Aadhaar authentication may be required for large Indian bank transactions

India’s government is considering requiring biometric or other Aadhaar authentication methods for cash deposits and withdrawals above a certain threshold in order to reduce fraud, according to a report by the Times of India.

Bank customers in India typically transact using their permanent account numbers (PANs), but amendments in a proposed Finance Bill would mandate Aadhaar authentication, via electronic KYC, biometrics, or a one-time password (OTP), for high-value transactions. The requirement would also be applied to property transactions.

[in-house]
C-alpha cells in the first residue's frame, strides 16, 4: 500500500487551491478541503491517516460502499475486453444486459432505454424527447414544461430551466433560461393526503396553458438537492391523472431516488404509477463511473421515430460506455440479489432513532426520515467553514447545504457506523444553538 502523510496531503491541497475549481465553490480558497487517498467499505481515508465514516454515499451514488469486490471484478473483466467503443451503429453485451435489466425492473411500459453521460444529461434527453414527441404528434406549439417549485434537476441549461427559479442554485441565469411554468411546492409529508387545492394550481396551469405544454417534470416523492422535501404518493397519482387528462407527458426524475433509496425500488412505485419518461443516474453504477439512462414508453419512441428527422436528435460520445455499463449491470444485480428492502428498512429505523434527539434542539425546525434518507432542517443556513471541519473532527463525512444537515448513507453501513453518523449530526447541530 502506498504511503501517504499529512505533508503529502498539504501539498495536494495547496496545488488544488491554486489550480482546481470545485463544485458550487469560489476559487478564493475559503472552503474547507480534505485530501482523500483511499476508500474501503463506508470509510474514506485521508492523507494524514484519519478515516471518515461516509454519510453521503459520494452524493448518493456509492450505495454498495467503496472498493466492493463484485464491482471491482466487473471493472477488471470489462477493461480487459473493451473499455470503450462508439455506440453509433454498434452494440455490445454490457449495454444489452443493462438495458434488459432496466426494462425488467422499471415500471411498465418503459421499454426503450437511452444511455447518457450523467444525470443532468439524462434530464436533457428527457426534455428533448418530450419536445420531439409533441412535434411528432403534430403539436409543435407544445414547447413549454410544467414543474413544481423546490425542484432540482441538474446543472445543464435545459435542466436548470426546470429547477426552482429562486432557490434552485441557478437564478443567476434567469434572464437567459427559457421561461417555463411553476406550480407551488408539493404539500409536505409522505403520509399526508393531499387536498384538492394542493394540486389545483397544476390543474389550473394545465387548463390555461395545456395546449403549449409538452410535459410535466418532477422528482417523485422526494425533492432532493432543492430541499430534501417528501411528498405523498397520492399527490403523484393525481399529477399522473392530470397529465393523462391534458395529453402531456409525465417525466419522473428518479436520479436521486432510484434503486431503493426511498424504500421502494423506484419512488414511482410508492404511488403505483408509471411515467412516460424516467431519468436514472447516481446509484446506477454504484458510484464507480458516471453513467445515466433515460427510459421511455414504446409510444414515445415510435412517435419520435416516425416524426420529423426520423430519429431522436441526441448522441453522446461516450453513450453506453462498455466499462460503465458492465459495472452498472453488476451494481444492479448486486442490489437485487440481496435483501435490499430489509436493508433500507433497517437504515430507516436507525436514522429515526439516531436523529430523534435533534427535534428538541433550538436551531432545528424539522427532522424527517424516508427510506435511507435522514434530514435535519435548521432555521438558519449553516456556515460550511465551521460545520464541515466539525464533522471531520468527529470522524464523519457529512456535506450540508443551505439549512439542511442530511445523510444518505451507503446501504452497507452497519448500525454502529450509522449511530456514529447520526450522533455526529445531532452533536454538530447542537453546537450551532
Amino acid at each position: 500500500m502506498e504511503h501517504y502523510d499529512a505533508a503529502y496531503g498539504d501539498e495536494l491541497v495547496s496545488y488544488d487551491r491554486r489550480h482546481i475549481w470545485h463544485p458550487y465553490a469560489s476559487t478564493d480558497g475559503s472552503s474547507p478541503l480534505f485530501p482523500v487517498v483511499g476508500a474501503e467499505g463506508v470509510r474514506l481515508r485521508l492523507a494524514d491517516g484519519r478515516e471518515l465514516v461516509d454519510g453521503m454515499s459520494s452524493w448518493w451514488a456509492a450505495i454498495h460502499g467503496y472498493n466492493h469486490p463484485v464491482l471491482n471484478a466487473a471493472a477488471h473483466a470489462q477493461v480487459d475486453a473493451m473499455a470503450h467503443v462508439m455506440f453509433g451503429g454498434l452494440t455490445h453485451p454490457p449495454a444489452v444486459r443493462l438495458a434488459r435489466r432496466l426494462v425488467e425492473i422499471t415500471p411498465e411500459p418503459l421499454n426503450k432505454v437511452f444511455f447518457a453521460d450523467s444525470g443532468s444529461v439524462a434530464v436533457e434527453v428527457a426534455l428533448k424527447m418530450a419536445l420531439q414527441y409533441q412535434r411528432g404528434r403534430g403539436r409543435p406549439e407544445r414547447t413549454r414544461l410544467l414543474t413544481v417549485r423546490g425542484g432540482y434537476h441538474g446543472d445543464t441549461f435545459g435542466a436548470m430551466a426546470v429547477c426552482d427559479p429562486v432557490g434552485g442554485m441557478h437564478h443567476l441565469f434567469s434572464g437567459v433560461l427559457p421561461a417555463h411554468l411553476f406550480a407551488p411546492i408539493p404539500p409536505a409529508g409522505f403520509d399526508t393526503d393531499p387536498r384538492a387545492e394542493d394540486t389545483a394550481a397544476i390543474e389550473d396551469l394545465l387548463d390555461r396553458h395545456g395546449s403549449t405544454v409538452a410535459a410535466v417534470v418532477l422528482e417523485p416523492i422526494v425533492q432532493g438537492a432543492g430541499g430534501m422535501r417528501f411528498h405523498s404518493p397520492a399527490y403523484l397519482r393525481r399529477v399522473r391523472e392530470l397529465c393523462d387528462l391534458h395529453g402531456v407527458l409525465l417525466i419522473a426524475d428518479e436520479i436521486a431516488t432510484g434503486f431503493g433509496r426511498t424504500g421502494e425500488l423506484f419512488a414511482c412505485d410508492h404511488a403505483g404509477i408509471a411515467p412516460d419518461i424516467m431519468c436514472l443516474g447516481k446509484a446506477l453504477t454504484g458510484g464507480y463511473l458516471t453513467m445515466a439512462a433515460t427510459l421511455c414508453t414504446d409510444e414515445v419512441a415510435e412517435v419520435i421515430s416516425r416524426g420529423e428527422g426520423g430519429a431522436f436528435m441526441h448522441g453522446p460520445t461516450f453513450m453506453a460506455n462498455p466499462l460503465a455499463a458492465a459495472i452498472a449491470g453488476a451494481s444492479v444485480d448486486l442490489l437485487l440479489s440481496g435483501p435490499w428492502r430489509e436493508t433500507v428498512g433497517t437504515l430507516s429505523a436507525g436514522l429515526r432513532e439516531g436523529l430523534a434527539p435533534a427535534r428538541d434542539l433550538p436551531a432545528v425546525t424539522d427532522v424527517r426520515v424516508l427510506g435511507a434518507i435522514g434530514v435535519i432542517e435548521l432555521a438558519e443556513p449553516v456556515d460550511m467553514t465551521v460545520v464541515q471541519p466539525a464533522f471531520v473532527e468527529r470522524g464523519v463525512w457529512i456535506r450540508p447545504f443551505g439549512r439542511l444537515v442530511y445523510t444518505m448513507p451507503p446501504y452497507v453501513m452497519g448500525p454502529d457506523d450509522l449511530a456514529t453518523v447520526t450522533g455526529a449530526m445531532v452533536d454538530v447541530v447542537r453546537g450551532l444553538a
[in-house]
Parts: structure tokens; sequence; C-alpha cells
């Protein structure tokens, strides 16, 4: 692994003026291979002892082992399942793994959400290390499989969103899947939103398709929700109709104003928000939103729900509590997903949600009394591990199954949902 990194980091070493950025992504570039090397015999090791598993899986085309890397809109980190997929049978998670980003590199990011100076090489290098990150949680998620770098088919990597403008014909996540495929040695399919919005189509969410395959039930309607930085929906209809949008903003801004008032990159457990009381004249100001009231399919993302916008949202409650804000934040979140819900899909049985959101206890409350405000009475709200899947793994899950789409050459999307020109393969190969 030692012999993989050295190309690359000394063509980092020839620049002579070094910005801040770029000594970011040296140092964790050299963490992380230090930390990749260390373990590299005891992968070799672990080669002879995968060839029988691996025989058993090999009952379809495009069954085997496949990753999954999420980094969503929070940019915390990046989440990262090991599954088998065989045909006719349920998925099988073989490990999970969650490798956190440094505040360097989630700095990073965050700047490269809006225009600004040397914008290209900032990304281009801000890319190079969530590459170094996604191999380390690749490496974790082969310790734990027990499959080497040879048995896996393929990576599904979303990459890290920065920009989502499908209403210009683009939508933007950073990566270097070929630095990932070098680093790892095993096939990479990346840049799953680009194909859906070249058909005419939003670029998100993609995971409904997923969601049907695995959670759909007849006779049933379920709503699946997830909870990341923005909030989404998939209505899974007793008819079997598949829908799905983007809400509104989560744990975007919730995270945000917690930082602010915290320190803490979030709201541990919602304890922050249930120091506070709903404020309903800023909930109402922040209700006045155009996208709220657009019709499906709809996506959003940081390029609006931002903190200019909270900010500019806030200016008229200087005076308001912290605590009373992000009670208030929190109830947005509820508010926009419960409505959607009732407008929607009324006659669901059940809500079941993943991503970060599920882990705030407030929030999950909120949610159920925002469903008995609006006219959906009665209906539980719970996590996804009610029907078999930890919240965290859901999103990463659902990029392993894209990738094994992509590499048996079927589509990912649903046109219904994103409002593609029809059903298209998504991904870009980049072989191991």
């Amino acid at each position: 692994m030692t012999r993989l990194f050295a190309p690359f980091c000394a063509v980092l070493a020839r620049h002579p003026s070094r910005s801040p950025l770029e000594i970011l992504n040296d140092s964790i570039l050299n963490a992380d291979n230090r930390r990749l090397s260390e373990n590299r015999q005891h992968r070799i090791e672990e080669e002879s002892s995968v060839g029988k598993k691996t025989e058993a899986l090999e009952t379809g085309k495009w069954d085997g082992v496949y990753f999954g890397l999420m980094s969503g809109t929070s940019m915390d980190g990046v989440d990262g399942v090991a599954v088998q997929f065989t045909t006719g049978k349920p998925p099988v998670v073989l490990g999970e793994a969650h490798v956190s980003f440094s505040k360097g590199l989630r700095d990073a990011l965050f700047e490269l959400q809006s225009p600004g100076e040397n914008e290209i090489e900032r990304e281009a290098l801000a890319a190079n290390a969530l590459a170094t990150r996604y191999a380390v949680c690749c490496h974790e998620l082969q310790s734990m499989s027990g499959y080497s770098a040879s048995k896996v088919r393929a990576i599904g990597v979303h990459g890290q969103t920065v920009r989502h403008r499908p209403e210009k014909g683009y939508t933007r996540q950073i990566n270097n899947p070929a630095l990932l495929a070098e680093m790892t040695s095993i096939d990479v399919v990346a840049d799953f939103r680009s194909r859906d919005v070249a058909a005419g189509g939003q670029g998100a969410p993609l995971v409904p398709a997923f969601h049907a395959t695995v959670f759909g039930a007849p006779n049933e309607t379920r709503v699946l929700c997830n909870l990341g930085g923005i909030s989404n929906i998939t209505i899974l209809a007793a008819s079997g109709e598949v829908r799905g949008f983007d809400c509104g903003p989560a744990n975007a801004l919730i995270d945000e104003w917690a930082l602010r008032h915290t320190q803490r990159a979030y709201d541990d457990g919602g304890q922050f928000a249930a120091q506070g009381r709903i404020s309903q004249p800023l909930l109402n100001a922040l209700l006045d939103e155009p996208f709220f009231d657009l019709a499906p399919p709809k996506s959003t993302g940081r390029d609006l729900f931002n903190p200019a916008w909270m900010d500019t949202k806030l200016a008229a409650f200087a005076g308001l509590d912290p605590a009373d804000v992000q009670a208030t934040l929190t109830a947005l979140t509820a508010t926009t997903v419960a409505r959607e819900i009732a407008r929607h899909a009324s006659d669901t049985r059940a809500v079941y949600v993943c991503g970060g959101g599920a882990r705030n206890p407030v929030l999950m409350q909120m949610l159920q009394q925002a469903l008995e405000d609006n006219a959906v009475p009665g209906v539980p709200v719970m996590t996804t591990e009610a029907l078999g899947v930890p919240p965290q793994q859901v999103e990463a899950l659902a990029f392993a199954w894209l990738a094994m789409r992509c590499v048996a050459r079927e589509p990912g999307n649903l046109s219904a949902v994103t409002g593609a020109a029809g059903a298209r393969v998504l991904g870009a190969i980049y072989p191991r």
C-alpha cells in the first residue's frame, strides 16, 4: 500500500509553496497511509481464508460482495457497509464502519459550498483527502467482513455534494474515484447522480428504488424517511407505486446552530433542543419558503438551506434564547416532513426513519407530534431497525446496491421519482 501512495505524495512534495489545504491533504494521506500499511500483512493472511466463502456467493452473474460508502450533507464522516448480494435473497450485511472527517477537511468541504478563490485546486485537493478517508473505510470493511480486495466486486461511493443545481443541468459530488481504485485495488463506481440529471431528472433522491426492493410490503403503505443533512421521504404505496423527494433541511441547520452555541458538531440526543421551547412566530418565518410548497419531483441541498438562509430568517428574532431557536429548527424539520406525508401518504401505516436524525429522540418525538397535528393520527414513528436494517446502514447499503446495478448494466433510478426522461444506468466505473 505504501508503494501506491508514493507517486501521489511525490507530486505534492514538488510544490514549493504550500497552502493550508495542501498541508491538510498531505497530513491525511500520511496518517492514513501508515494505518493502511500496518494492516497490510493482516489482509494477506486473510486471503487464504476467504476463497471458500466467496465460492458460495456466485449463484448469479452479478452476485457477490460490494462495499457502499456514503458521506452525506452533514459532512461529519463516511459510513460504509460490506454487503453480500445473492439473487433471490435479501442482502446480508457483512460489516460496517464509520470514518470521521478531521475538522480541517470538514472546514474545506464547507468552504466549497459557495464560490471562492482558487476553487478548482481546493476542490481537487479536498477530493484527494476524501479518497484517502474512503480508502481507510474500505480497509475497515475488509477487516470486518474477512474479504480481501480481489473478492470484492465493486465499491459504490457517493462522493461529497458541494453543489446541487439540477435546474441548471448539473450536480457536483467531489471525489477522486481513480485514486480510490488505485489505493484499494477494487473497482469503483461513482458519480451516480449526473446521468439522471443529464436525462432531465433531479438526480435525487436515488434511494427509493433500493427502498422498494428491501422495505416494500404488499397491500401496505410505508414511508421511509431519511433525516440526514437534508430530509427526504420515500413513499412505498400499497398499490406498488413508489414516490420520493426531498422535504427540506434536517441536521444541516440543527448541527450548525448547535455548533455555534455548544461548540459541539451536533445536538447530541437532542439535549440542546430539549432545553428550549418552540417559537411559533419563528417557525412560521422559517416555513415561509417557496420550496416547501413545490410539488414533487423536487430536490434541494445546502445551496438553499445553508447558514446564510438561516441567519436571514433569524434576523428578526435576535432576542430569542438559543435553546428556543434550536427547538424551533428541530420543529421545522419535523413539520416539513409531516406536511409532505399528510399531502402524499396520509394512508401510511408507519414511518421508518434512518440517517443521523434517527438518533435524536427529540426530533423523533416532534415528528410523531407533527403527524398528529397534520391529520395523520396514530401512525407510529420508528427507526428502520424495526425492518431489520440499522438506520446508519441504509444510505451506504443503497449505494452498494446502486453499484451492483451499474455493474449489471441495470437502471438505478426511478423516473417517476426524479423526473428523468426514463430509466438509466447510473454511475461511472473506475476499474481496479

A representative of the government told TOI that it is seeking a way to track transactions above a certain amount without causing hardship for smaller transactions. The limits are yet to be established, but Aadhaar authentication requirements may start at 2 to 2.5 million rupees (US$29,000 to 36,000) in annual deposits or withdrawals. A system may be developed to avoid authentications for every transaction at small shops, or by shop-owners depositing revenues.

India’s government has been attempting to gather data on an increasing number of cash transactions, such as jewelry and property purchases, to combat the money laundering and black money.

The central bank of India announced an update earlier this year allowing commercial banks in the country to use offline Aadhaar checks to meet KYC requirements, and the government has been attempting to determine appropriate authentication rules since the Supreme Court ruled Aadhaar does not have the legal basis for use by private entities.

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